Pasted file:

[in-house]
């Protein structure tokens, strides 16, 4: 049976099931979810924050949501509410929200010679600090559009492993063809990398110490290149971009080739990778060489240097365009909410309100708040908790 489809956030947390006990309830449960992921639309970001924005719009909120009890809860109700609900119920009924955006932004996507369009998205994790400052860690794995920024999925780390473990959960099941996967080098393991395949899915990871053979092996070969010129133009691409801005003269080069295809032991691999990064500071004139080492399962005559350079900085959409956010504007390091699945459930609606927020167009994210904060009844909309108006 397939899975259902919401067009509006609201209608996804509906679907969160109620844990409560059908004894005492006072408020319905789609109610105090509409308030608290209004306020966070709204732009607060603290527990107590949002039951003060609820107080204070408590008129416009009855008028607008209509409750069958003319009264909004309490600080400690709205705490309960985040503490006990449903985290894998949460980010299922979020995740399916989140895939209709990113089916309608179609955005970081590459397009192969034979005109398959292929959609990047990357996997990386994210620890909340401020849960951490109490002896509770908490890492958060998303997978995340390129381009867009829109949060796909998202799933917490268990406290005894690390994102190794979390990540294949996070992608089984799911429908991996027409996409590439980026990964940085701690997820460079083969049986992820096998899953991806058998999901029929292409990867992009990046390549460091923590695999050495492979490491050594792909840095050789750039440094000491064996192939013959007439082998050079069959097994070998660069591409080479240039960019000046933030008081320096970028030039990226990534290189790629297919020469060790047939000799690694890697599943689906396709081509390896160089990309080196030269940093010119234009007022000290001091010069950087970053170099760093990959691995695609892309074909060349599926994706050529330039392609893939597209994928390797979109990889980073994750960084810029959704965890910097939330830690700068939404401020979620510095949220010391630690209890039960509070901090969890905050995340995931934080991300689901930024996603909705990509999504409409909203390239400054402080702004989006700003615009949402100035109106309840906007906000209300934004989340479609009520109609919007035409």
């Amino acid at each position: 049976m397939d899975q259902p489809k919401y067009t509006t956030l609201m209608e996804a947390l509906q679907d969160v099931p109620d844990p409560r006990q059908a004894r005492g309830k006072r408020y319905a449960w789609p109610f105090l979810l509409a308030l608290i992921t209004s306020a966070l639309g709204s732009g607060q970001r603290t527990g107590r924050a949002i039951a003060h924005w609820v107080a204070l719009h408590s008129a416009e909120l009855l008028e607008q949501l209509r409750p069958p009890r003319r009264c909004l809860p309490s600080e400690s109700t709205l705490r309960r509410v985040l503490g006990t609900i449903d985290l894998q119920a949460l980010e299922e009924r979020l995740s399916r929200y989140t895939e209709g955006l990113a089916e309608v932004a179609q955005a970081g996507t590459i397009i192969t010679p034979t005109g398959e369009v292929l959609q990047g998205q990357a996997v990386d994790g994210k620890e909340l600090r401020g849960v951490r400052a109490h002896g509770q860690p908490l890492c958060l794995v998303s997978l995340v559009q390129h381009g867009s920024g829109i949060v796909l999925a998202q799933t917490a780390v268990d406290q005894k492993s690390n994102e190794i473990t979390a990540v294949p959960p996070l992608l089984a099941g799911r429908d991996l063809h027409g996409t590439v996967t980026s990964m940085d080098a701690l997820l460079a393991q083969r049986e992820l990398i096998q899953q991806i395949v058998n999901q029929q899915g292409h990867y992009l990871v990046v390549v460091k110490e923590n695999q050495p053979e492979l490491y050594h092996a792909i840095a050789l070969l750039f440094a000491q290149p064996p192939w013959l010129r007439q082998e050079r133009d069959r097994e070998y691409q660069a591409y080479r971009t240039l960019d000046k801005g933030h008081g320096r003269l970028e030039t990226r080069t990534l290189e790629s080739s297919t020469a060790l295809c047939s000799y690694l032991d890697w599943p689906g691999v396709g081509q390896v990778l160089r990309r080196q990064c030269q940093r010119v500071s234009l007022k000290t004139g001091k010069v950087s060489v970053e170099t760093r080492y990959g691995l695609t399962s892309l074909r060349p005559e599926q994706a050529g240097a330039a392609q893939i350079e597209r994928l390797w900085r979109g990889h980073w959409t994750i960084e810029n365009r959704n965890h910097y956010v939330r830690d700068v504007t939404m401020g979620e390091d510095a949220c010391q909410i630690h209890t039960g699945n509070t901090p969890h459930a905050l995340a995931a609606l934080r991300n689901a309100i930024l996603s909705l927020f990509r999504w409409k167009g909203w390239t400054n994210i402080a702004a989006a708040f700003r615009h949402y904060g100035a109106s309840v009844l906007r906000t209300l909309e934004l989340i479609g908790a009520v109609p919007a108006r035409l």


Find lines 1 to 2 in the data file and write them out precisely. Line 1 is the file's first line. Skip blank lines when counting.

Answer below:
[in-house]
């Protein structure tokens, strides 16, 4: 049976099931979810924050949501509410929200010679600090559009492993063809990398110490290149971009080739990778060489240097365009909410309100708040908790 489809956030947390006990309830449960992921639309970001924005719009909120009890809860109700609900119920009924955006932004996507369009998205994790400052860690794995920024999925780390473990959960099941996967080098393991395949899915990871053979092996070969010129133009691409801005003269080069295809032991691999990064500071004139080492399962005559350079900085959409956010504007390091699945459930609606927020167009994210904060009844909309108006 397939899975259902919401067009509006609201209608996804509906679907969160109620844990409560059908004894005492006072408020319905789609109610105090509409308030608290209004306020966070709204732009607060603290527990107590949002039951003060609820107080204070408590008129416009009855008028607008209509409750069958003319009264909004309490600080400690709205705490309960985040503490006990449903985290894998949460980010299922979020995740399916989140895939209709990113089916309608179609955005970081590459397009192969034979005109398959292929959609990047990357996997990386994210620890909340401020849960951490109490002896509770908490890492958060998303997978995340390129381009867009829109949060796909998202799933917490268990406290005894690390994102190794979390990540294949996070992608089984799911429908991996027409996409590439980026990964940085701690997820460079083969049986992820096998899953991806058998999901029929292409990867992009990046390549460091923590695999050495492979490491050594792909840095050789750039440094000491064996192939013959007439082998050079069959097994070998660069591409080479240039960019000046933030008081320096970028030039990226990534290189790629297919020469060790047939000799690694890697599943689906396709081509390896160089990309080196030269940093010119234009007022000290001091010069950087970053170099760093990959691995695609892309074909060349599926994706050529330039392609893939597209994928390797979109990889980073994750960084810029959704965890910097939330830690700068939404401020979620510095949220010391630690209890039960509070901090969890905050995340995931934080991300689901930024996603909705990509999504409409909203390239400054402080702004989006700003615009949402100035109106309840906007906000209300934004989340479609009520109609919007035409």